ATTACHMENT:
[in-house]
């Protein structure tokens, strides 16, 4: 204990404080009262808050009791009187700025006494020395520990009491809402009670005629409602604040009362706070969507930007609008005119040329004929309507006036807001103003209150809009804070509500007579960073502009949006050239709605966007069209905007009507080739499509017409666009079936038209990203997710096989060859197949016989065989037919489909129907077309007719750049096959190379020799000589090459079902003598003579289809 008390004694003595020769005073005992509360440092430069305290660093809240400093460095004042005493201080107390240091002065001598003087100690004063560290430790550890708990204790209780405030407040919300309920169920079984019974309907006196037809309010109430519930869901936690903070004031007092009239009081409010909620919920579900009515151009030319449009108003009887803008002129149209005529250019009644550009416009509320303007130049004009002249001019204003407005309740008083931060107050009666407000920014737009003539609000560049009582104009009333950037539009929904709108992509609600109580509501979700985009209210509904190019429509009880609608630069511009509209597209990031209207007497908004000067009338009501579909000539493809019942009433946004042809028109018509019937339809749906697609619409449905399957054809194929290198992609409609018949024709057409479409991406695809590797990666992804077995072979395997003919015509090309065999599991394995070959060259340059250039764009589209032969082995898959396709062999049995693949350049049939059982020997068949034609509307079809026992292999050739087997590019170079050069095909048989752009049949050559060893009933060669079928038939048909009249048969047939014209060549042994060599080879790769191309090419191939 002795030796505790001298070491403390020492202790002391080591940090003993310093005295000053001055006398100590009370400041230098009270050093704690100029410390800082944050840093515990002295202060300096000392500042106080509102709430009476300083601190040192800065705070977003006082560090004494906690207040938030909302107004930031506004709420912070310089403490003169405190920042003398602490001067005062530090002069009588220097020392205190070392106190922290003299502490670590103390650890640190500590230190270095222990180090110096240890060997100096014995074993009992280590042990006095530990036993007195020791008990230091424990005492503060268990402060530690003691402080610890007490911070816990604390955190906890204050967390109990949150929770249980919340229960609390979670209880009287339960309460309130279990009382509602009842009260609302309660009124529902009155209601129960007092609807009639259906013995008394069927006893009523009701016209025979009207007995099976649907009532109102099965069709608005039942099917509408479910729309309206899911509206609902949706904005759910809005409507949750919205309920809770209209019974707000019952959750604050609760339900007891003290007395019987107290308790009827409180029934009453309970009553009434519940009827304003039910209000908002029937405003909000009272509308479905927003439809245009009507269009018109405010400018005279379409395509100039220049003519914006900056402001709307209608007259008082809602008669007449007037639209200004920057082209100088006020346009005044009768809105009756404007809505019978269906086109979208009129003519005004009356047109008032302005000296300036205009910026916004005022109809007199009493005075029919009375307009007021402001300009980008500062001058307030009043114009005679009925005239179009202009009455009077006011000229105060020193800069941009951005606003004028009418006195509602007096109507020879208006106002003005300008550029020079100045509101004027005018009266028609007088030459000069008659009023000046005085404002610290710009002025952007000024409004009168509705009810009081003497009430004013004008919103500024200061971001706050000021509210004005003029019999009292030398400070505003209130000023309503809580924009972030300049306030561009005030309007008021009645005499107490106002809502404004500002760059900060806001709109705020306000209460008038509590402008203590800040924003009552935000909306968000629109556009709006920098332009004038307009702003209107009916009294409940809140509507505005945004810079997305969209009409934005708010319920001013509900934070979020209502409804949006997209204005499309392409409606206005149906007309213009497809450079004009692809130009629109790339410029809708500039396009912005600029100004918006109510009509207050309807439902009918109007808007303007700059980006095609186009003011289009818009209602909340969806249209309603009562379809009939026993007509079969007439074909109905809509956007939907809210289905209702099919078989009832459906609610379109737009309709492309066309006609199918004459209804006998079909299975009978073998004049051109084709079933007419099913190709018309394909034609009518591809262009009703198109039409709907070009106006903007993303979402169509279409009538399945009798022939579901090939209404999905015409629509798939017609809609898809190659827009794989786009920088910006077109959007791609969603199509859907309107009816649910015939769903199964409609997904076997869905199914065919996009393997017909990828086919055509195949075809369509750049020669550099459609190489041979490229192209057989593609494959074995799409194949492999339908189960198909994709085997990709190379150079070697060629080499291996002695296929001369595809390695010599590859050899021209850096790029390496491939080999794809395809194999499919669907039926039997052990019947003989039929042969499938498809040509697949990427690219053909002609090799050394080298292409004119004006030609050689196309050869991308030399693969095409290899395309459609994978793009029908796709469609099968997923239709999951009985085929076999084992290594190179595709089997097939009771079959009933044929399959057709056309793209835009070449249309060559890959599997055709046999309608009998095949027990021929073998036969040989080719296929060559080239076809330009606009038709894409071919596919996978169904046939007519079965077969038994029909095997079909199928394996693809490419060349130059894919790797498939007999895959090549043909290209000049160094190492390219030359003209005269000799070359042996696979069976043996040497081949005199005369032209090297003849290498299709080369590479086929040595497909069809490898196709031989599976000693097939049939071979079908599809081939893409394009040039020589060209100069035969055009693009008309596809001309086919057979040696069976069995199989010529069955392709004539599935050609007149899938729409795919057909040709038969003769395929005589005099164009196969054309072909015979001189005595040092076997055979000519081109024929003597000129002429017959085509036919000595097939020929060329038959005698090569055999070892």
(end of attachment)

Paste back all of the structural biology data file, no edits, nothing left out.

[in-house]
């Protein structure tokens, strides 16, 4: 204990404080009262808050009791009187700025006494020395520990009491809402009670005629409602604040009362706070969507930007609008005119040329004929309507006036807001103003209150809009804070509500007579960073502009949006050239709605966007069209905007009507080739499509017409666009079936038209990203997710096989060859197949016989065989037919489909129907077309007719750049096959190379020799000589090459079902003598003579289809 008390004694003595020769005073005992509360440092430069305290660093809240400093460095004042005493201080107390240091002065001598003087100690004063560290430790550890708990204790209780405030407040919300309920169920079984019974309907006196037809309010109430519930869901936690903070004031007092009239009081409010909620919920579900009515151009030319449009108003009887803008002129149209005529250019009644550009416009509320303007130049004009002249001019204003407005309740008083931060107050009666407000920014737009003539609000560049009582104009009333950037539009929904709108992509609600109580509501979700985009209210509904190019429509009880609608630069511009509209597209990031209207007497908004000067009338009501579909000539493809019942009433946004042809028109018509019937339809749906697609619409449905399957054809194929290198992609409609018949024709057409479409991406695809590797990666992804077995072979395997003919015509090309065999599991394995070959060259340059250039764009589209032969082995898959396709062999049995693949350049049939059982020997068949034609509307079809026992292999050739087997590019170079050069095909048989752009049949050559060893009933060669079928038939048909009249048969047939014209060549042994060599080879790769191309090419191939 002795030796505790001298070491403390020492202790002391080591940090003993310093005295000053001055006398100590009370400041230098009270050093704690100029410390800082944050840093515990002295202060300096000392500042106080509102709430009476300083601190040192800065705070977003006082560090004494906690207040938030909302107004930031506004709420912070310089403490003169405190920042003398602490001067005062530090002069009588220097020392205190070392106190922290003299502490670590103390650890640190500590230190270095222990180090110096240890060997100096014995074993009992280590042990006095530990036993007195020791008990230091424990005492503060268990402060530690003691402080610890007490911070816990604390955190906890204050967390109990949150929770249980919340229960609390979670209880009287339960309460309130279990009382509602009842009260609302309660009124529902009155209601129960007092609807009639259906013995008394069927006893009523009701016209025979009207007995099976649907009532109102099965069709608005039942099917509408479910729309309206899911509206609902949706904005759910809005409507949750919205309920809770209209019974707000019952959750604050609760339900007891003290007395019987107290308790009827409180029934009453309970009553009434519940009827304003039910209000908002029937405003909000009272509308479905927003439809245009009507269009018109405010400018005279379409395509100039220049003519914006900056402001709307209608007259008082809602008669007449007037639209200004920057082209100088006020346009005044009768809105009756404007809505019978269906086109979208009129003519005004009356047109008032302005000296300036205009910026916004005022109809007199009493005075029919009375307009007021402001300009980008500062001058307030009043114009005679009925005239179009202009009455009077006011000229105060020193800069941009951005606003004028009418006195509602007096109507020879208006106002003005300008550029020079100045509101004027005018009266028609007088030459000069008659009023000046005085404002610290710009002025952007000024409004009168509705009810009081003497009430004013004008919103500024200061971001706050000021509210004005003029019999009292030398400070505003209130000023309503809580924009972030300049306030561009005030309007008021009645005499107490106002809502404004500002760059900060806001709109705020306000209460008038509590402008203590800040924003009552935000909306968000629109556009709006920098332009004038307009702003209107009916009294409940809140509507505005945004810079997305969209009409934005708010319920001013509900934070979020209502409804949006997209204005499309392409409606206005149906007309213009497809450079004009692809130009629109790339410029809708500039396009912005600029100004918006109510009509207050309807439902009918109007808007303007700059980006095609186009003011289009818009209602909340969806249209309603009562379809009939026993007509079969007439074909109905809509956007939907809210289905209702099919078989009832459906609610379109737009309709492309066309006609199918004459209804006998079909299975009978073998004049051109084709079933007419099913190709018309394909034609009518591809262009009703198109039409709907070009106006903007993303979402169509279409009538399945009798022939579901090939209404999905015409629509798939017609809609898809190659827009794989786009920088910006077109959007791609969603199509859907309107009816649910015939769903199964409609997904076997869905199914065919996009393997017909990828086919055509195949075809369509750049020669550099459609190489041979490229192209057989593609494959074995799409194949492999339908189960198909994709085997990709190379150079070697060629080499291996002695296929001369595809390695010599590859050899021209850096790029390496491939080999794809395809194999499919669907039926039997052990019947003989039929042969499938498809040509697949990427690219053909002609090799050394080298292409004119004006030609050689196309050869991308030399693969095409290899395309459609994978793009029908796709469609099968997923239709999951009985085929076999084992290594190179595709089997097939009771079959009933044929399959057709056309793209835009070449249309060559890959599997055709046999309608009998095949027990021929073998036969040989080719296929060559080239076809330009606009038709894409071919596919996978169904046939007519079965077969038994029909095997079909199928394996693809490419060349130059894919790797498939007999895959090549043909290209000049160094190492390219030359003209005269000799070359042996696979069976043996040497081949005199005369032209090297003849290498299709080369590479086929040595497909069809490898196709031989599976000693097939049939071979079908599809081939893409394009040039020589060209100069035969055009693009008309596809001309086919057979040696069976069995199989010529069955392709004539599935050609007149899938729409795919057909040709038969003769395929005589005099164009196969054309072909015979001189005595040092076997055979000519081109024929003597000129002429017959085509036919000595097939020929060329038959005698090569055999070892």